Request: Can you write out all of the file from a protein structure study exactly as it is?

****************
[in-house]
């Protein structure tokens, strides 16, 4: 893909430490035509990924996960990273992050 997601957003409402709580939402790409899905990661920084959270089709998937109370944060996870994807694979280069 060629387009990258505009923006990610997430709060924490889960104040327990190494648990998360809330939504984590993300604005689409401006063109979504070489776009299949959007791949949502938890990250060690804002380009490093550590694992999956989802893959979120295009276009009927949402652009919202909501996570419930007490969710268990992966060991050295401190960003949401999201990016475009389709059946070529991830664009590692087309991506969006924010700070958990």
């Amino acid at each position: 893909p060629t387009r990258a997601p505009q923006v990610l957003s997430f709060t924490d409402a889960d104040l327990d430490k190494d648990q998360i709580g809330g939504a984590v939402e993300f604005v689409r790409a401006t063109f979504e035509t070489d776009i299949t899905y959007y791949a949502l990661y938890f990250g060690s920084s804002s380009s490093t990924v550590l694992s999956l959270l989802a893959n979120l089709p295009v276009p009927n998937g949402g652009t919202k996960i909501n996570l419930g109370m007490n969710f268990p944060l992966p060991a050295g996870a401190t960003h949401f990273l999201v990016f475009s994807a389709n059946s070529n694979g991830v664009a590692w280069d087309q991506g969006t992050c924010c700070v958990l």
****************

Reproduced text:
[in-house]
């Protein structure tokens, strides 16, 4: 893909430490035509990924996960990273992050 997601957003409402709580939402790409899905990661920084959270089709998937109370944060996870994807694979280069 060629387009990258505009923006990610997430709060924490889960104040327990190494648990998360809330939504984590993300604005689409401006063109979504070489776009299949959007791949949502938890990250060690804002380009490093550590694992999956989802893959979120295009276009009927949402652009919202909501996570419930007490969710268990992966060991050295401190960003949401999201990016475009389709059946070529991830664009590692087309991506969006924010700070958990």
């Amino acid at each position: 893909p060629t387009r990258a997601p505009q923006v990610l957003s997430f709060t924490d409402a889960d104040l327990d430490k190494d648990q998360i709580g809330g939504a984590v939402e993300f604005v689409r790409a401006t063109f979504e035509t070489d776009i299949t899905y959007y791949a949502l990661y938890f990250g060690s920084s804002s380009s490093t990924v550590l694992s999956l959270l989802a893959n979120l089709p295009v276009p009927n998937g949402g652009t919202k996960i909501n996570l419930g109370m007490n969710f268990p944060l992966p060991a050295g996870a401190t960003h949401f990273l999201v990016f475009s994807a389709n059946s070529n694979g991830v664009a590692w280069d087309q991506g969006t992050c924010c700070v958990l």